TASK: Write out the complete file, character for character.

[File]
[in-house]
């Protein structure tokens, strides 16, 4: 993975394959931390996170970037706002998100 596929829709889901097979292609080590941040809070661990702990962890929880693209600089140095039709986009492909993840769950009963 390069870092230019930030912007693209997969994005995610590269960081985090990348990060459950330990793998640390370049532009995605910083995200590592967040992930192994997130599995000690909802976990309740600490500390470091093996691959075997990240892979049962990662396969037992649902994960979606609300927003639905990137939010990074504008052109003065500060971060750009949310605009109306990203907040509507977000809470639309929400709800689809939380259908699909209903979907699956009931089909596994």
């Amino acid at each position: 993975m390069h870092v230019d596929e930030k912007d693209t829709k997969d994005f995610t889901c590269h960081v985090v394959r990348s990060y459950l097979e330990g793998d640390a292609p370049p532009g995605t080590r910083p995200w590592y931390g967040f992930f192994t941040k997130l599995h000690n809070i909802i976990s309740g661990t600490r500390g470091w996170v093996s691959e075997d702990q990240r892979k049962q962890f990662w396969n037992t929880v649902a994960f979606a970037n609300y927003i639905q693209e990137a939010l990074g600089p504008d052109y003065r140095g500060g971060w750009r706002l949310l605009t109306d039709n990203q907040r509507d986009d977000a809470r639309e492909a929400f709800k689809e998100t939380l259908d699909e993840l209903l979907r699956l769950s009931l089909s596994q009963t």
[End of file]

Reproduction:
[in-house]
């Protein structure tokens, strides 16, 4: 993975394959931390996170970037706002998100 596929829709889901097979292609080590941040809070661990702990962890929880693209600089140095039709986009492909993840769950009963 390069870092230019930030912007693209997969994005995610590269960081985090990348990060459950330990793998640390370049532009995605910083995200590592967040992930192994997130599995000690909802976990309740600490500390470091093996691959075997990240892979049962990662396969037992649902994960979606609300927003639905990137939010990074504008052109003065500060971060750009949310605009109306990203907040509507977000809470639309929400709800689809939380259908699909209903979907699956009931089909596994």
């Amino acid at each position: 993975m390069h870092v230019d596929e930030k912007d693209t829709k997969d994005f995610t889901c590269h960081v985090v394959r990348s990060y459950l097979e330990g793998d640390a292609p370049p532009g995605t080590r910083p995200w590592y931390g967040f992930f192994t941040k997130l599995h000690n809070i909802i976990s309740g661990t600490r500390g470091w996170v093996s691959e075997d702990q990240r892979k049962q962890f990662w396969n037992t929880v649902a994960f979606a970037n609300y927003i639905q693209e990137a939010l990074g600089p504008d052109y003065r140095g500060g971060w750009r706002l949310l605009t109306d039709n990203q907040r509507d986009d977000a809470r639309e492909a929400f709800k689809e998100t939380l259908d699909e993840l209903l979907r699956l769950s009931l089909s596994q009963t």